Are you a fan of N.K. Jemisin? Are you desperately waiting for the third book in her Broken Earth trilogy to come out this summer? While you’re waiting, you should read some N.K. Jemisin-approved science fiction and fantasy! (Did you know she has a column about the latest SFF books in The New York Times? You’re welcome). Here are five of the books that have received her highest praise.
I love how in her review Jemisin points out that this book starts where most other books begin: a character who is the last of their kind finds a home. Moon, the main character, is a shape-shifter used to hiding who he is. When he discovers his people early on in the novel, though, he learns that he’s both a member of a coveted subgroup and an especially reviled subgroup in his culture. He finds himself at the centre of his colony’s fight to survive and will to defeat possible extinction. And it’s his very presence that will tip the balance of power. Jemisin especially praises Wells’s rich, complex, unique worldbuilding. Apparently it’s so vividly described that she’d “love to visit it … except [she]’d get eaten in 5 minutes.”
As Jemisin points out, adapting a masterpiece like Kindred is a Herculean task, but Duffy and Jennings have managed to give this classic new life. In case you haven’t read the original published in 1979, it’s about Dana, a young modern day black woman who is suddenly forced back in time to the early 1800s again and again, where she is continually compelled to save the life of her white ancestor Rufus, a Maryland plantation owner’s son. In the graphic adaptation, they’ve retained the ominous, apocalyptic feel with angular, line-heavy drawings that don’t shy away from the gruesome details of slavery, making up for some of the lost interior details from Dana’s mind.
An alternative steampunk history dealing with one of the most horrific atrocities in human history, Everfair is an absolutely unique, powerful story not for the faint of heart. Taking as a starting point Belgian King Leopold II’s brutally violent colonialist regime in what is now the Democratic Republic of Congo, Shawl creates an alternate universe where a coalition of Western socialists, Asian inventors, and Indigenous people create a new nation (called Everfair) and defeat Leopold. But their new country is no paradise, especially as they struggle with the baggage of colonialism and racism in what is supposed to be a harmonious multi-cultural society. As Jemisin rightly points out, this book is an excellent, necessary intervention into steampunk, a genre that too often ignores Victorian-era imperialism and excludes people of colour.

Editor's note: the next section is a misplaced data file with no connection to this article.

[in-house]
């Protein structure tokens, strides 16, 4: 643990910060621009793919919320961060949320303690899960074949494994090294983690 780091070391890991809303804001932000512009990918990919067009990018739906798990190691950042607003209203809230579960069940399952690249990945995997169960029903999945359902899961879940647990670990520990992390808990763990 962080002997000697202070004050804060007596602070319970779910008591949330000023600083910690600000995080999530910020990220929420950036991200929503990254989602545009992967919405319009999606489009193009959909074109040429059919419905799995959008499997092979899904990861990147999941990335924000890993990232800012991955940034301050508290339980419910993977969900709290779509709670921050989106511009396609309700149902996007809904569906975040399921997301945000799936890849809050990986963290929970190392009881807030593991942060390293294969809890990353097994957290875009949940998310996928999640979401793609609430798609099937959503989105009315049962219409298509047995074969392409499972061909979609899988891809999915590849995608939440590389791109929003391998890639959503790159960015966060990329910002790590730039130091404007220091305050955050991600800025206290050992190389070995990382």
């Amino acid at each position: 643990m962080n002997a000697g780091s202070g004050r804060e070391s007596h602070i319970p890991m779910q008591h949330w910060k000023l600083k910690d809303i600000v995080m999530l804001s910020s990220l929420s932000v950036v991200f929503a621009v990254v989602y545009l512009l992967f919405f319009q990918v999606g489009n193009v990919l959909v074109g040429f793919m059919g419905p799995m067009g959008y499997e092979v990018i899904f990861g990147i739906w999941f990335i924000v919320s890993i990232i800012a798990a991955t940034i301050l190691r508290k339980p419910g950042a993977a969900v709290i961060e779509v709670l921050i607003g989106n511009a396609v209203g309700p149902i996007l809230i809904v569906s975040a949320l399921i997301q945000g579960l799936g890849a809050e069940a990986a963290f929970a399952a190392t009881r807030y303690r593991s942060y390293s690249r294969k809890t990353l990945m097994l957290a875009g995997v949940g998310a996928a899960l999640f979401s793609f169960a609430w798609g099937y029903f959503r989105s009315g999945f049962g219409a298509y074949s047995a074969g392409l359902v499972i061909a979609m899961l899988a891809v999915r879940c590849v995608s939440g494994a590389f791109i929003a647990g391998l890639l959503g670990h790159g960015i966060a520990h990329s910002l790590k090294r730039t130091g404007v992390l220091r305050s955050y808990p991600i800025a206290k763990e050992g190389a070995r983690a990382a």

This is the first novel from the famed short-story writer and mathematician. You can see both backgrounds at work here, with Lee’s detailed world “the hexarchate,” a society in the far future that uses advanced math—changing the calendar and the fabric of reality—to create a magical world. But this world comes at the price of war, where dissidents can undermine the technology to catastrophic effects, leading to disproportionate punishment—destroying entire planets—which in turn results in more dissension. Jemisin emphasizes that Lee doesn’t skimp on character or plot despite the spectacular worldbuilding, creating a complex protagonist Kel, a number theorist who is tasked with working with a ghost, and a plot containing several potent metaphors for colonialism.
Two tales hidden within one, The Devourers starts on a cool evening in Kolkata, India where a stranger tells a historian named Alok a story of shape-shifters he insists is true. The skeptical historian is then presented with the rest of the narrative, written on scrolls made with human skin. Thus begins an international and century-sweeping saga that investigates gender, sexuality, race, and what it means to be human—and non-human. A half-human, half-shapeshifter who is the product of rape is forced to make a new path while in the frame narrative Alok’s interest in the stranger evolves into something sinister. According to Jemisin, what readers will really savour in this book is Das’s language, which manages to make cannibalism both disturbing and sensuous.